TNABC Refuses Bitcoin
Let's compare the scarcity of Bitcoins to the scarcity of Beanie Babies.
First, please note that it costs so much and takes so long to process bitcoin transactions, that the The North American Bitcoin Conference Stops Accepting Bitcoin for payment.
Bitcoin settlement times and the fee market associated with transactions have become a hot topic these days as on-chain fees have risen to $30-60 per transaction. These issues have made it extremely difficult for businesses to operate, and many merchants have stopped accepting bitcoin for services and goods altogether. Just recently the tech giant Microsoft announced temporarily removing the “redeem bitcoin” button from the account services payment option. Now this week, due to the same related issues with the Bitcoin network, TNABC organizers have ceased accepting bitcoin payments for tickets.
“Due to network congestion and manual processing, we have closed ticket payments using Cryptocurrencies — Hopefully, next year there will be more unity in the community about scaling and global adoption becomes reality,” explains the TNABC ticketing page.
One of the often heard reasons for owning bitcoin is that it is a scarce resource.
Bitcoin is scarce in precisely the same way Beanie Babies were scarce.
In the late 1990s, Ty Warner, creator of the wildly popular Beanie Babies series of plush toys, had a 370,000-square-foot warehouse filled with his beloved collectible animals for kids. All told, the merchandise there represented “more than $100 million worth of product.”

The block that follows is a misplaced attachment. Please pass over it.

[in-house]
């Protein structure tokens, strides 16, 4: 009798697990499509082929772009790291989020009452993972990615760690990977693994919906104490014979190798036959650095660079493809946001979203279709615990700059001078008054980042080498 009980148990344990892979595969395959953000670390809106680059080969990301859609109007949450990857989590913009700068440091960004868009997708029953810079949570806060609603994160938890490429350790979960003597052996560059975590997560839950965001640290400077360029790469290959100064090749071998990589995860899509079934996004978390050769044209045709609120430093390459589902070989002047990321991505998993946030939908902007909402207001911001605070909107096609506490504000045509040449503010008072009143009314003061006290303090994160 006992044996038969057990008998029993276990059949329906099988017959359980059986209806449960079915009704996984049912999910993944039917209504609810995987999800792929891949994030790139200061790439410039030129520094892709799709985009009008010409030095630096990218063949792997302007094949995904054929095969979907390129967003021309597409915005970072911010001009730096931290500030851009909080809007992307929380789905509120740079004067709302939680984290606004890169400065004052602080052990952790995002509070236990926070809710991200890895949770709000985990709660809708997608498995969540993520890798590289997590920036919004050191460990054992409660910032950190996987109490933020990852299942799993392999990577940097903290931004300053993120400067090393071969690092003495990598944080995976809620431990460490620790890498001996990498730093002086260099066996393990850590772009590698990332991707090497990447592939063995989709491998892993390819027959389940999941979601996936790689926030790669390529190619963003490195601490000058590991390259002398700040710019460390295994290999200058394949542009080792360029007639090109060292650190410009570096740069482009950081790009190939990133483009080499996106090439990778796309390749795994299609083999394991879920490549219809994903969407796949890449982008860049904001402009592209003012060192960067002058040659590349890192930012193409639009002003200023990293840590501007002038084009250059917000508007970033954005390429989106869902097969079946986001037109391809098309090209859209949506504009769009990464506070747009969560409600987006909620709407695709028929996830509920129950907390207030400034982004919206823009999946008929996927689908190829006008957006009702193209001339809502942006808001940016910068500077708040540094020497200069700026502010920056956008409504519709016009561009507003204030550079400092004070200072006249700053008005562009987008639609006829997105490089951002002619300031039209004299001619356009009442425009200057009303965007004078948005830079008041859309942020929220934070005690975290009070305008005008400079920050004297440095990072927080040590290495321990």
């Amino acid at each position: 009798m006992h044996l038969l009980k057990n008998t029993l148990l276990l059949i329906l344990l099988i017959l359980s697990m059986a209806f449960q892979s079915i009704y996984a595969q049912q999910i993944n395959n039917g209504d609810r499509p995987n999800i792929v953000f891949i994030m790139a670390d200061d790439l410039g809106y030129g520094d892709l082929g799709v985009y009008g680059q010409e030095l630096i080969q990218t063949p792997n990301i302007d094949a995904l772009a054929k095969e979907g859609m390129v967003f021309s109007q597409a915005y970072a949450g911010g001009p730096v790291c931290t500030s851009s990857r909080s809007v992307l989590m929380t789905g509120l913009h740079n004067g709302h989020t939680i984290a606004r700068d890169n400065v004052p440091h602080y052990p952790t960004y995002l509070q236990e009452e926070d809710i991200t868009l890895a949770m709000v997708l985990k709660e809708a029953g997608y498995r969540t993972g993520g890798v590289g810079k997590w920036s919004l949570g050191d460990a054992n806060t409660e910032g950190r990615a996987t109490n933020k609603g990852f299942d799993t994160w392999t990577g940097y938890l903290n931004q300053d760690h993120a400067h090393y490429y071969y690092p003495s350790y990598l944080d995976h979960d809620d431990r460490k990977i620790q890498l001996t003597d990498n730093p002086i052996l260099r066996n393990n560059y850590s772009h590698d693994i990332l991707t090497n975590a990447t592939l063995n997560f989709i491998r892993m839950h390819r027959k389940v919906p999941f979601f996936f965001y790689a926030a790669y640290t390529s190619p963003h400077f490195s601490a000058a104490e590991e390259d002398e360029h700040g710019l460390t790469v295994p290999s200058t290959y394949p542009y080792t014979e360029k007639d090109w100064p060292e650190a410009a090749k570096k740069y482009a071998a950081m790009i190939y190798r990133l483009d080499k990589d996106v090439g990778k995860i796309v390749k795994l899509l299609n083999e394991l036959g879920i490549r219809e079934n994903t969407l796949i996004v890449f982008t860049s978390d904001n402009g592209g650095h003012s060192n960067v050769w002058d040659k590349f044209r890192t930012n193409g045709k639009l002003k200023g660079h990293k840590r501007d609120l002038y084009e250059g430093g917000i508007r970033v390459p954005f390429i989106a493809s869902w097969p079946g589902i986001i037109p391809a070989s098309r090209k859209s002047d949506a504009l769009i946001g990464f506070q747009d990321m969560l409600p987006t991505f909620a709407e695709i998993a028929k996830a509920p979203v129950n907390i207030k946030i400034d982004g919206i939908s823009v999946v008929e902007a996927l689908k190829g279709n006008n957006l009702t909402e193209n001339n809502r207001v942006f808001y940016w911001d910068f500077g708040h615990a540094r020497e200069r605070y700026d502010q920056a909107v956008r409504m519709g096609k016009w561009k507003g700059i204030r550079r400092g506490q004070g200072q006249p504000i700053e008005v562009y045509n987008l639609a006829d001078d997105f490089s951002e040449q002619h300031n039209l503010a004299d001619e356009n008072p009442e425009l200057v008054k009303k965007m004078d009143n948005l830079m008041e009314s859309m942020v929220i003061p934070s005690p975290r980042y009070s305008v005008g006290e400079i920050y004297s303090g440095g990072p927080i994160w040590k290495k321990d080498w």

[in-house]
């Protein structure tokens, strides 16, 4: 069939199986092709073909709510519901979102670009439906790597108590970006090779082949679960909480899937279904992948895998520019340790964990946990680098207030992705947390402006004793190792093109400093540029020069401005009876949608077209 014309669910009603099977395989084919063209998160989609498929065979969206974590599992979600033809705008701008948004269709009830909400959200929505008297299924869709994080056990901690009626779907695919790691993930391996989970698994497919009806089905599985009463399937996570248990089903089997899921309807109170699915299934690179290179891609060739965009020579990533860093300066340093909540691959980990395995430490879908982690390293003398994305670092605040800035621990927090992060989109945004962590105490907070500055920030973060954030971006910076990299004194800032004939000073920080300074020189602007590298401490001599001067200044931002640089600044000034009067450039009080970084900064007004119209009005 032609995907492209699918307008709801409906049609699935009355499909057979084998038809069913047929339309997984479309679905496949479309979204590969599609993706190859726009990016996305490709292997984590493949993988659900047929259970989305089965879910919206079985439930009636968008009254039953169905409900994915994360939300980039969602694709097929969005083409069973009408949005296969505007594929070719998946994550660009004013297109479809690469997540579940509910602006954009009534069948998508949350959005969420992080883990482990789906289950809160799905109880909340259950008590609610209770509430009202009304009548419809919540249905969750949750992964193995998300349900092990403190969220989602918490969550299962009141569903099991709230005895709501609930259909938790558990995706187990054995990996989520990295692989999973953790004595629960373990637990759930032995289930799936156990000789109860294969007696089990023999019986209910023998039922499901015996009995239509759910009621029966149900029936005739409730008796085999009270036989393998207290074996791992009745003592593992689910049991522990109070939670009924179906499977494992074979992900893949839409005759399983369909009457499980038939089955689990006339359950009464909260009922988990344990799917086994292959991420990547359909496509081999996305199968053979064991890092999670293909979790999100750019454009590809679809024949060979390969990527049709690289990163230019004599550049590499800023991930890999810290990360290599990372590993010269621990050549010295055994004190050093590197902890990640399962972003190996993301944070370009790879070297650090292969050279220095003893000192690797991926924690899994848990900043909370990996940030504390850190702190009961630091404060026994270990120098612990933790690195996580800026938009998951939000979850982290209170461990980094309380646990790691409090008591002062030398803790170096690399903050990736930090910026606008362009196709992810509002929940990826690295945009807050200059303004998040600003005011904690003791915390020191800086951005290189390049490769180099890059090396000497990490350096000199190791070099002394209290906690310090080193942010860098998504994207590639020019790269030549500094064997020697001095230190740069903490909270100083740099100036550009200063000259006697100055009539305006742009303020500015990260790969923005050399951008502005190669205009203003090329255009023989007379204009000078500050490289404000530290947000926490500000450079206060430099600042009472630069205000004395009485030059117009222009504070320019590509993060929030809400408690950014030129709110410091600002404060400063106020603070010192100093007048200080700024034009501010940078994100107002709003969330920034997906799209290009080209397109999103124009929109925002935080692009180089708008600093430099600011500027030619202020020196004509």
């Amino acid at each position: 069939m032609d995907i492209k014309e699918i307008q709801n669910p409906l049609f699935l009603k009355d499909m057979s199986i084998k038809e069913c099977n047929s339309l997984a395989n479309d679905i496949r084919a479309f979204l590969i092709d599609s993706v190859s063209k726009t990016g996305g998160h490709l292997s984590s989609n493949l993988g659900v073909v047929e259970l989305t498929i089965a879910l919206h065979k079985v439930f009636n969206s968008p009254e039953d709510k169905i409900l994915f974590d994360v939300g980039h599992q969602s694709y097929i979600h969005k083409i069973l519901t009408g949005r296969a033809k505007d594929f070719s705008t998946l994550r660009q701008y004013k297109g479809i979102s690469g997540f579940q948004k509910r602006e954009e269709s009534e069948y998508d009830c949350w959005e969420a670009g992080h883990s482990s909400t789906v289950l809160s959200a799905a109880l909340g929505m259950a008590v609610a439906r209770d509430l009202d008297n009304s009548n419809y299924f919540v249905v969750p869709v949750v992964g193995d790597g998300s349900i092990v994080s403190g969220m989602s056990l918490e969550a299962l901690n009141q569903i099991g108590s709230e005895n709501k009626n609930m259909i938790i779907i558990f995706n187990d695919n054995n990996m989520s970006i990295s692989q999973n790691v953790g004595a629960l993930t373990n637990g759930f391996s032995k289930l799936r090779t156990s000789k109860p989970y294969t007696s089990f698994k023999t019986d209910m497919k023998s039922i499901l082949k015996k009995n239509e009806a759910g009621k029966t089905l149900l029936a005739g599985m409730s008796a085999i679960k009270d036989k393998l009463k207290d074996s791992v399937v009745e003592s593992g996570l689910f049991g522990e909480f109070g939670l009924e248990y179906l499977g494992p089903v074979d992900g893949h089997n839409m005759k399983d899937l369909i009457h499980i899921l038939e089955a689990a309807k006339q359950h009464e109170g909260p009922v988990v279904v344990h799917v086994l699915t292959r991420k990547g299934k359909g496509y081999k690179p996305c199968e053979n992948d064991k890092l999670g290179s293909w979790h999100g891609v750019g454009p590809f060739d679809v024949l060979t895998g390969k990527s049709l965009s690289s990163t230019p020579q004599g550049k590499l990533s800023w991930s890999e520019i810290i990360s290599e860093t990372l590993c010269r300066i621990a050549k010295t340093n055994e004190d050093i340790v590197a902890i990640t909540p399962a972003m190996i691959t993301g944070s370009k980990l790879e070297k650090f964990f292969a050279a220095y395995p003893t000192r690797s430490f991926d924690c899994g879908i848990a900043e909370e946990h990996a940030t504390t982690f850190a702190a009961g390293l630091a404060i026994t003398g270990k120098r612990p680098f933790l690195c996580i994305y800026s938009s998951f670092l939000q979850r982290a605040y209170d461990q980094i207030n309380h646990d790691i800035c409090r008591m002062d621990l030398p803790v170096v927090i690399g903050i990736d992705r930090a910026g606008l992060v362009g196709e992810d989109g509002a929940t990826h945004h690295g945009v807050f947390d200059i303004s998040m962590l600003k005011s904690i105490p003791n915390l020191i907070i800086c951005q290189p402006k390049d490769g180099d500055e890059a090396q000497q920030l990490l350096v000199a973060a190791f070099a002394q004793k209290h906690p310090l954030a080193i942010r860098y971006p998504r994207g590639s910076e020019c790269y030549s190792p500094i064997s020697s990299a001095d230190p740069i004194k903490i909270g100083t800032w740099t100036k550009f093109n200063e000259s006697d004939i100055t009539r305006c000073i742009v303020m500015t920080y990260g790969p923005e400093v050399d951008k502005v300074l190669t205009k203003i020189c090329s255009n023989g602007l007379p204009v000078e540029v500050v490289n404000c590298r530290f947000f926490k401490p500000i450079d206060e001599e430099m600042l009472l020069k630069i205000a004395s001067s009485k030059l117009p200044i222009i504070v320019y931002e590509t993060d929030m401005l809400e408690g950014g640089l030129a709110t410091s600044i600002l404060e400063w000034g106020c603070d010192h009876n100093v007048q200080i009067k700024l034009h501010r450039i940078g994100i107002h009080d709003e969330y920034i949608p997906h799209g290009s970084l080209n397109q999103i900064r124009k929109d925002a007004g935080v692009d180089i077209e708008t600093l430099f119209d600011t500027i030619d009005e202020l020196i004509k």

Part of the reason for the incredible success of the Beanie Babies — which had sales of $1.4 billion in 1998, making Warner a billionaire in the process — is that Warner would retire specific animals at whim, creating scarcity in the market and inspiring collectors to pay up to $5,000 for a plush toy that originally retailed for $5.
People neglected other areas of their lives to spend all day trading, and some even invested their children’s college funds in toys that they believed would bring an astronomical return on investment.
It worked for a few. The rest were left with beans.
On December 3, noted People Spent $1M on Totally Useless Ethereum "CryptoKitties"
This was my ending comment: "At best, some greater-fool believer spent $113,000 for a virtual beanie baby. Fraud or not, it's absurd."
Today I ask, what is Bitcoin itself other than a $15,000 Beanie Baby?
Mike "Mish" Shedlock